When Apple first revealed Swift 2.0 at WWDC in June, the company said that the programming language would be going open source by the end of the year. Well, the wait is over as Swift is now officially open source.

This programming language will be released under the Apache 2.0 license, meaning that all of the source code, including the code for a new package manager, will be available to edit and compile and programs can be created without attribution. Included in this release are the compiler, the LLDB debugger, the REPL command-line environment, the standard and core libraries, and code from supporting projects.

In tandem with Swift going open source, Apple has launched Swift.org, providing tutorials and documentations surrounding the programming language. Besides that, the website also hosts a blog where Apple will update developers about the next iteration of Swift, Swift 3.0. According to Apple, one of the major goals for Swift 3.0 is source compatibility. This means that code writen to target Swift 3.0 will continue to compile properly even as the language continues to develop. As older Swift versions do not come with this feature, Apple has warned developers that things are going to break between the current version of Swift and Swift 3.0.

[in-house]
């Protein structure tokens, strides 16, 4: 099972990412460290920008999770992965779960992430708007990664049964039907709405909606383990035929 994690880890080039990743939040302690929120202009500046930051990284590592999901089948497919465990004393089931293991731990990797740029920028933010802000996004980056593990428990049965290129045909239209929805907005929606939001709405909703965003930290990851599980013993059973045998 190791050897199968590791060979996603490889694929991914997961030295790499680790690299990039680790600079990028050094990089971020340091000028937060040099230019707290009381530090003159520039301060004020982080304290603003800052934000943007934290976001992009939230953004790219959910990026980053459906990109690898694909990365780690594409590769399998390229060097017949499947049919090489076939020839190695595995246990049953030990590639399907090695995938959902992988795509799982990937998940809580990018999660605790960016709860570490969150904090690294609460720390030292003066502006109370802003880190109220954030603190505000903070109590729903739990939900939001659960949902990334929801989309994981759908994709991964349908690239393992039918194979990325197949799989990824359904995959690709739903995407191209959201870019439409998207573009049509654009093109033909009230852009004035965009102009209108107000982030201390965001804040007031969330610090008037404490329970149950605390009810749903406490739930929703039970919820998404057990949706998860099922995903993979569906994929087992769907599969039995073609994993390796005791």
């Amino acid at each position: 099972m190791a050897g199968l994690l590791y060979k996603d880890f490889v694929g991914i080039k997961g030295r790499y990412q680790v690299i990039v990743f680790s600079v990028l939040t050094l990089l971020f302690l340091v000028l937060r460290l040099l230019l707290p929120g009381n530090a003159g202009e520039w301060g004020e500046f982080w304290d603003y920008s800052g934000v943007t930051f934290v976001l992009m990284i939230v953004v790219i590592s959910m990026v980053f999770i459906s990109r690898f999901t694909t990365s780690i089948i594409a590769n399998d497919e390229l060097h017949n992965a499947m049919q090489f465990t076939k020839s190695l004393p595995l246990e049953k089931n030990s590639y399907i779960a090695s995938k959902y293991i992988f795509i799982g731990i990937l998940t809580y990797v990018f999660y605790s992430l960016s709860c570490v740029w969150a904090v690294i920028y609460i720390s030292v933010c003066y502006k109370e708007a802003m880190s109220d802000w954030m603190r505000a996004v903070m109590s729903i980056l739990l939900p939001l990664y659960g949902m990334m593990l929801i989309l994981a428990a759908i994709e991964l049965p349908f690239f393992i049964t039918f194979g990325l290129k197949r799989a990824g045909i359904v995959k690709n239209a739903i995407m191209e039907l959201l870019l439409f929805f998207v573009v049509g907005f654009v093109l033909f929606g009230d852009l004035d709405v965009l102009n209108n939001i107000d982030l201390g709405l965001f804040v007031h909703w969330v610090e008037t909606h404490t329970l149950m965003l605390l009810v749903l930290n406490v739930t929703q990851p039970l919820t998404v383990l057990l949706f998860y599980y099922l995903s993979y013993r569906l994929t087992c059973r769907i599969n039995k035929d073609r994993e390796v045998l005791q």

READ MORE  Covering your MacBook webcam may completely damage your display, Apple warns

Source : Ars Technica

vote
Article Rating
Subscribe
Notify of
guest

This site uses Akismet to reduce spam. Learn how your comment data is processed.

0 Comments
Inline Feedbacks
View all comments